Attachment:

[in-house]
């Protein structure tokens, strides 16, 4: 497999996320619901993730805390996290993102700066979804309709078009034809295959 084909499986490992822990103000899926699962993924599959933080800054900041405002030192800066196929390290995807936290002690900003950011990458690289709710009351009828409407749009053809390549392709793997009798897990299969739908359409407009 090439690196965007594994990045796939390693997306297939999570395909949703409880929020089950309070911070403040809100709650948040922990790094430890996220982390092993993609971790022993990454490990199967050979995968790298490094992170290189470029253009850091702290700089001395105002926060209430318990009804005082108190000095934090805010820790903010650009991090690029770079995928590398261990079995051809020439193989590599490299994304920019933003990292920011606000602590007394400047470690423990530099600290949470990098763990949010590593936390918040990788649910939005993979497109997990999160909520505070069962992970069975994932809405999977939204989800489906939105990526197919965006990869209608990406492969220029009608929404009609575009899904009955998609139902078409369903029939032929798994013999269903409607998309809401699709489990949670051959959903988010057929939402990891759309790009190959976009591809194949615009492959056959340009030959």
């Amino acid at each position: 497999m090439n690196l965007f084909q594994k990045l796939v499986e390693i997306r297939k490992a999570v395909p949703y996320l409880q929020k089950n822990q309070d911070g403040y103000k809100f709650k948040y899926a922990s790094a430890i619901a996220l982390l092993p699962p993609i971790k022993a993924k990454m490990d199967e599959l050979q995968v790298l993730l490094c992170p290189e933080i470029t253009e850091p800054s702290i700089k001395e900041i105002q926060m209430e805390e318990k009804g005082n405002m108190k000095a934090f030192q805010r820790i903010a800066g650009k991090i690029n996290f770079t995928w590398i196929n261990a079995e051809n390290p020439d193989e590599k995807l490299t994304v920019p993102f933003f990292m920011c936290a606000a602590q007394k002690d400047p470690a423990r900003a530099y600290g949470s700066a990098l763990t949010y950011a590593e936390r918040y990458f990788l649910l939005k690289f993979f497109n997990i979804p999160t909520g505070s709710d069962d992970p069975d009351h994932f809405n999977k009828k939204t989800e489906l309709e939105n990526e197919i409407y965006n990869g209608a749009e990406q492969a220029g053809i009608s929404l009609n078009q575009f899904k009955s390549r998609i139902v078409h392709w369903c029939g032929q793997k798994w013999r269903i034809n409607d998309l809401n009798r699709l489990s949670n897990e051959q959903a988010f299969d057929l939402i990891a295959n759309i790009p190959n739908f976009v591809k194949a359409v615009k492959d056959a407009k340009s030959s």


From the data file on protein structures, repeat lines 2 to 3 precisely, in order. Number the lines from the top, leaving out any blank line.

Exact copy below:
């Protein structure tokens, strides 16, 4: 497999996320619901993730805390996290993102700066979804309709078009034809295959 084909499986490992822990103000899926699962993924599959933080800054900041405002030192800066196929390290995807936290002690900003950011990458690289709710009351009828409407749009053809390549392709793997009798897990299969739908359409407009 090439690196965007594994990045796939390693997306297939999570395909949703409880929020089950309070911070403040809100709650948040922990790094430890996220982390092993993609971790022993990454490990199967050979995968790298490094992170290189470029253009850091702290700089001395105002926060209430318990009804005082108190000095934090805010820790903010650009991090690029770079995928590398261990079995051809020439193989590599490299994304920019933003990292920011606000602590007394400047470690423990530099600290949470990098763990949010590593936390918040990788649910939005993979497109997990999160909520505070069962992970069975994932809405999977939204989800489906939105990526197919965006990869209608990406492969220029009608929404009609575009899904009955998609139902078409369903029939032929798994013999269903409607998309809401699709489990949670051959959903988010057929939402990891759309790009190959976009591809194949615009492959056959340009030959």
């Amino acid at each position: 497999m090439n690196l965007f084909q594994k990045l796939v499986e390693i997306r297939k490992a999570v395909p949703y996320l409880q929020k089950n822990q309070d911070g403040y103000k809100f709650k948040y899926a922990s790094a430890i619901a996220l982390l092993p699962p993609i971790k022993a993924k990454m490990d199967e599959l050979q995968v790298l993730l490094c992170p290189e933080i470029t253009e850091p800054s702290i700089k001395e900041i105002q926060m209430e805390e318990k009804g005082n405002m108190k000095a934090f030192q805010r820790i903010a800066g650009k991090i690029n996290f770079t995928w590398i196929n261990a079995e051809n390290p020439d193989e590599k995807l490299t994304v920019p993102f933003f990292m920011c936290a606000a602590q007394k002690d400047p470690a423990r900003a530099y600290g949470s700066a990098l763990t949010y950011a590593e936390r918040y990458f990788l649910l939005k690289f993979f497109n997990i979804p999160t909520g505070s709710d069962d992970p069975d009351h994932f809405n999977k009828k939204t989800e489906l309709e939105n990526e197919i409407y965006n990869g209608a749009e990406q492969a220029g053809i009608s929404l009609n078009q575009f899904k009955s390549r998609i139902v078409h392709w369903c029939g032929q793997k798994w013999r269903i034809n409607d998309l809401n009798r699709l489990s949670n897990e051959q959903a988010f299969d057929l939402i990891a295959n759309i790009p190959n739908f976009v591809k194949a359409v615009k492959d056959a407009k340009s030959s």